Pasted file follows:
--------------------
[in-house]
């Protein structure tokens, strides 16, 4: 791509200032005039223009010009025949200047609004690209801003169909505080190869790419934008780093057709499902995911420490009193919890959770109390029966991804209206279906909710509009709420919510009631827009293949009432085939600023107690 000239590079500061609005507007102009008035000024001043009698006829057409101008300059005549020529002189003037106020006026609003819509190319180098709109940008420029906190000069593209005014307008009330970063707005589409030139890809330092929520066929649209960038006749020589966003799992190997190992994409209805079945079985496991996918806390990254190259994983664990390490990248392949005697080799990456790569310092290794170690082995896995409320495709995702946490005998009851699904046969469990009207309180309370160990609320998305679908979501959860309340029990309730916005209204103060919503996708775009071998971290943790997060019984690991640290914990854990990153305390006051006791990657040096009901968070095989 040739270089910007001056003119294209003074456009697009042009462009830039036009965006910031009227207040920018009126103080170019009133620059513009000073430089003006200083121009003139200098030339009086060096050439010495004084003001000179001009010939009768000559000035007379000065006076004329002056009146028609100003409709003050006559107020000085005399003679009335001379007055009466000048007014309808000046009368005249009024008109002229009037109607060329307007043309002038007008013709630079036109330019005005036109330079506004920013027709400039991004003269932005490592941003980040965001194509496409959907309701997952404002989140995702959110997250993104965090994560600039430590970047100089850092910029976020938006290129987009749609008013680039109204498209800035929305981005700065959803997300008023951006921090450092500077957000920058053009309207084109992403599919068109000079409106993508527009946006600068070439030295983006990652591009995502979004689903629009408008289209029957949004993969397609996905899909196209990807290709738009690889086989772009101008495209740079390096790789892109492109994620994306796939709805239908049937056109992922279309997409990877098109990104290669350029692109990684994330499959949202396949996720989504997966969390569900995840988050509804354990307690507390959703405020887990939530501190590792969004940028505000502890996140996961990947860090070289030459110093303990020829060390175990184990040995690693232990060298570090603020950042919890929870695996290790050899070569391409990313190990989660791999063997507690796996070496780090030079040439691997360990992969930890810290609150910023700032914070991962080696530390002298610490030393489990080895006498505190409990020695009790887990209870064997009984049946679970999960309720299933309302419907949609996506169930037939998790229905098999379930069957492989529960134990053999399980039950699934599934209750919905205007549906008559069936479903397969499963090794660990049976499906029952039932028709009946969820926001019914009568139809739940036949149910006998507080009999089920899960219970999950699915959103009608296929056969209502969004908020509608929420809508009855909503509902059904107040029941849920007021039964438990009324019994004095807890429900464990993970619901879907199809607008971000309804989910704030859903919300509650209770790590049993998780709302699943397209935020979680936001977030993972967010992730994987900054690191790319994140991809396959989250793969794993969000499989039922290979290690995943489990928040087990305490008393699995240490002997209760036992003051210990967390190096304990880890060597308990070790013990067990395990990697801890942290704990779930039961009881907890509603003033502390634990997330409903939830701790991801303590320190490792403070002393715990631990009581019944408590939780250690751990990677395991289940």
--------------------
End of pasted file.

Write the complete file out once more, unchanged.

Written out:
[in-house]
């Protein structure tokens, strides 16, 4: 791509200032005039223009010009025949200047609004690209801003169909505080190869790419934008780093057709499902995911420490009193919890959770109390029966991804209206279906909710509009709420919510009631827009293949009432085939600023107690 000239590079500061609005507007102009008035000024001043009698006829057409101008300059005549020529002189003037106020006026609003819509190319180098709109940008420029906190000069593209005014307008009330970063707005589409030139890809330092929520066929649209960038006749020589966003799992190997190992994409209805079945079985496991996918806390990254190259994983664990390490990248392949005697080799990456790569310092290794170690082995896995409320495709995702946490005998009851699904046969469990009207309180309370160990609320998305679908979501959860309340029990309730916005209204103060919503996708775009071998971290943790997060019984690991640290914990854990990153305390006051006791990657040096009901968070095989 040739270089910007001056003119294209003074456009697009042009462009830039036009965006910031009227207040920018009126103080170019009133620059513009000073430089003006200083121009003139200098030339009086060096050439010495004084003001000179001009010939009768000559000035007379000065006076004329002056009146028609100003409709003050006559107020000085005399003679009335001379007055009466000048007014309808000046009368005249009024008109002229009037109607060329307007043309002038007008013709630079036109330019005005036109330079506004920013027709400039991004003269932005490592941003980040965001194509496409959907309701997952404002989140995702959110997250993104965090994560600039430590970047100089850092910029976020938006290129987009749609008013680039109204498209800035929305981005700065959803997300008023951006921090450092500077957000920058053009309207084109992403599919068109000079409106993508527009946006600068070439030295983006990652591009995502979004689903629009408008289209029957949004993969397609996905899909196209990807290709738009690889086989772009101008495209740079390096790789892109492109994620994306796939709805239908049937056109992922279309997409990877098109990104290669350029692109990684994330499959949202396949996720989504997966969390569900995840988050509804354990307690507390959703405020887990939530501190590792969004940028505000502890996140996961990947860090070289030459110093303990020829060390175990184990040995690693232990060298570090603020950042919890929870695996290790050899070569391409990313190990989660791999063997507690796996070496780090030079040439691997360990992969930890810290609150910023700032914070991962080696530390002298610490030393489990080895006498505190409990020695009790887990209870064997009984049946679970999960309720299933309302419907949609996506169930037939998790229905098999379930069957492989529960134990053999399980039950699934599934209750919905205007549906008559069936479903397969499963090794660990049976499906029952039932028709009946969820926001019914009568139809739940036949149910006998507080009999089920899960219970999950699915959103009608296929056969209502969004908020509608929420809508009855909503509902059904107040029941849920007021039964438990009324019994004095807890429900464990993970619901879907199809607008971000309804989910704030859903919300509650209770790590049993998780709302699943397209935020979680936001977030993972967010992730994987900054690191790319994140991809396959989250793969794993969000499989039922290979290690995943489990928040087990305490008393699995240490002997209760036992003051210990967390190096304990880890060597308990070790013990067990395990990697801890942290704990779930039961009881907890509603003033502390634990997330409903939830701790991801303590320190490792403070002393715990631990009581019944408590939780250690751990990677395991289940």